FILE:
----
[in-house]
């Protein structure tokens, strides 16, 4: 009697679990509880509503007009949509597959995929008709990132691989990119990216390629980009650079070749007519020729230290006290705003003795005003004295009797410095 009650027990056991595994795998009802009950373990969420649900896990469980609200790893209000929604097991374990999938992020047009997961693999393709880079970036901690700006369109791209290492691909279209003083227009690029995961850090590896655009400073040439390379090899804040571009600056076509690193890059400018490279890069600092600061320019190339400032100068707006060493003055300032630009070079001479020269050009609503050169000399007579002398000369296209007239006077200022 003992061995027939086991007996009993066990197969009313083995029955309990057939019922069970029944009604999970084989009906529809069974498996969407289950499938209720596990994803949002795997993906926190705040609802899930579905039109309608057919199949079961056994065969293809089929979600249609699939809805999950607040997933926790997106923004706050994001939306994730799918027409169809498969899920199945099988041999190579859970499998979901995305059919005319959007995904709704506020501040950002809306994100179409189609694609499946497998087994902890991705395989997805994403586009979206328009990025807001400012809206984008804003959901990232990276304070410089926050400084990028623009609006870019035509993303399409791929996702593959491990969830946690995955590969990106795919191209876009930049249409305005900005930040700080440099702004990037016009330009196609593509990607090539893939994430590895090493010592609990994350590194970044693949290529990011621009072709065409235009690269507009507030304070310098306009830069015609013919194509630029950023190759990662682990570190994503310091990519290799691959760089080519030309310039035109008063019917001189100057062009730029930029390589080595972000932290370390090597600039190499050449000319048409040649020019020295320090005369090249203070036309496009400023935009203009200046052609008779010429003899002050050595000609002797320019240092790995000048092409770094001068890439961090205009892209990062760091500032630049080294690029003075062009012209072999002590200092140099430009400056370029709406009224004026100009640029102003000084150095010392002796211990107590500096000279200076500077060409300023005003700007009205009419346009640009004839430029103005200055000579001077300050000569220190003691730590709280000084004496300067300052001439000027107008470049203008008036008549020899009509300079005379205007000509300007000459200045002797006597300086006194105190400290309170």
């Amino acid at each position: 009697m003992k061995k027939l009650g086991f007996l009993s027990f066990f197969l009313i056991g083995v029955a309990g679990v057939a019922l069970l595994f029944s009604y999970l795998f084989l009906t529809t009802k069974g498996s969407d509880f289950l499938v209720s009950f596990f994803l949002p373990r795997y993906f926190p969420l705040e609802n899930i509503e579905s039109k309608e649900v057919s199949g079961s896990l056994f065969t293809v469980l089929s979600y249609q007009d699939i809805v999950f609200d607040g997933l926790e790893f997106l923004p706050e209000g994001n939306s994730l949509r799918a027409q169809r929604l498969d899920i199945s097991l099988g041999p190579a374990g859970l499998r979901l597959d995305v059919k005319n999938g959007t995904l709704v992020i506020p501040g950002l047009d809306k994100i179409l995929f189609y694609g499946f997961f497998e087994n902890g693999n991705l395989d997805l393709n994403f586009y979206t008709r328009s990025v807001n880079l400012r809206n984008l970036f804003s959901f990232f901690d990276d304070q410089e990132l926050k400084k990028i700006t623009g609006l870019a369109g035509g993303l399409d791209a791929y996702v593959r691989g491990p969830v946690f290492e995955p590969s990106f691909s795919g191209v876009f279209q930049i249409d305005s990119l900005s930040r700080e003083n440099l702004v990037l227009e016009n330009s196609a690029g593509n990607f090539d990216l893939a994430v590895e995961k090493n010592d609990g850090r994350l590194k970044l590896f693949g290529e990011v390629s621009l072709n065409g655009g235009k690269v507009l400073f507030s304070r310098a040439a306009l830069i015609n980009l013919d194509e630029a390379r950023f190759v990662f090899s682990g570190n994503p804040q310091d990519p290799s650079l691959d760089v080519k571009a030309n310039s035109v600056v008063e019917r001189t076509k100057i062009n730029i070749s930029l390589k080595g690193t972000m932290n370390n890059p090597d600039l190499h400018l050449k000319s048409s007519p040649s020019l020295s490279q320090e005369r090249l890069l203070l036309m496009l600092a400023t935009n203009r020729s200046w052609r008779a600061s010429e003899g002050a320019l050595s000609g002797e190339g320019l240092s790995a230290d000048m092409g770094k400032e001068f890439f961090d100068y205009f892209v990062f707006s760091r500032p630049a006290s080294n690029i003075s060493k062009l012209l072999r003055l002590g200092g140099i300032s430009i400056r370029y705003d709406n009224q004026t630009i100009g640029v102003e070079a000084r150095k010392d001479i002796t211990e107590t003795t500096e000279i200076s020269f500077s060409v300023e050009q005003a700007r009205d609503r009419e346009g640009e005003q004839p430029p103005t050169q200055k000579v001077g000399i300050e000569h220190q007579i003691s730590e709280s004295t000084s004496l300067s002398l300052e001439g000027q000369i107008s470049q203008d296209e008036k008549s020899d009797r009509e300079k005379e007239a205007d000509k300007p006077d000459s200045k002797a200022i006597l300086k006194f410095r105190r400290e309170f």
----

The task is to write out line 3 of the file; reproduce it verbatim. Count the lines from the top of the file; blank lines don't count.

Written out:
């Amino acid at each position: 009697m003992k061995k027939l009650g086991f007996l009993s027990f066990f197969l009313i056991g083995v029955a309990g679990v057939a019922l069970l595994f029944s009604y999970l795998f084989l009906t529809t009802k069974g498996s969407d509880f289950l499938v209720s009950f596990f994803l949002p373990r795997y993906f926190p969420l705040e609802n899930i509503e579905s039109k309608e649900v057919s199949g079961s896990l056994f065969t293809v469980l089929s979600y249609q007009d699939i809805v999950f609200d607040g997933l926790e790893f997106l923004p706050e209000g994001n939306s994730l949509r799918a027409q169809r929604l498969d899920i199945s097991l099988g041999p190579a374990g859970l499998r979901l597959d995305v059919k005319n999938g959007t995904l709704v992020i506020p501040g950002l047009d809306k994100i179409l995929f189609y694609g499946f997961f497998e087994n902890g693999n991705l395989d997805l393709n994403f586009y979206t008709r328009s990025v807001n880079l400012r809206n984008l970036f804003s959901f990232f901690d990276d304070q410089e990132l926050k400084k990028i700006t623009g609006l870019a369109g035509g993303l399409d791209a791929y996702v593959r691989g491990p969830v946690f290492e995955p590969s990106f691909s795919g191209v876009f279209q930049i249409d305005s990119l900005s930040r700080e003083n440099l702004v990037l227009e016009n330009s196609a690029g593509n990607f090539d990216l893939a994430v590895e995961k090493n010592d609990g850090r994350l590194k970044l590896f693949g290529e990011v390629s621009l072709n065409g655009g235009k690269v507009l400073f507030s304070r310098a040439a306009l830069i015609n980009l013919d194509e630029a390379r950023f190759v990662f090899s682990g570190n994503p804040q310091d990519p290799s650079l691959d760089v080519k571009a030309n310039s035109v600056v008063e019917r001189t076509k100057i062009n730029i070749s930029l390589k080595g690193t972000m932290n370390n890059p090597d600039l190499h400018l050449k000319s048409s007519p040649s020019l020295s490279q320090e005369r090249l890069l203070l036309m496009l600092a400023t935009n203009r020729s200046w052609r008779a600061s010429e003899g002050a320019l050595s000609g002797e190339g320019l240092s790995a230290d000048m092409g770094k400032e001068f890439f961090d100068y205009f892209v990062f707006s760091r500032p630049a006290s080294n690029i003075s060493k062009l012209l072999r003055l002590g200092g140099i300032s430009i400056r370029y705003d709406n009224q004026t630009i100009g640029v102003e070079a000084r150095k010392d001479i002796t211990e107590t003795t500096e000279i200076s020269f500077s060409v300023e050009q005003a700007r009205d609503r009419e346009g640009e005003q004839p430029p103005t050169q200055k000579v001077g000399i300050e000569h220190q007579i003691s730590e709280s004295t000084s004496l300067s002398l300052e001439g000027q000369i107008s470049q203008d296209e008036k008549s020899d009797r009509e300079k005379e007239a205007d000509k300007p006077d000459s200045k002797a200022i006597l300086k006194f410095r105190r400290e309170f």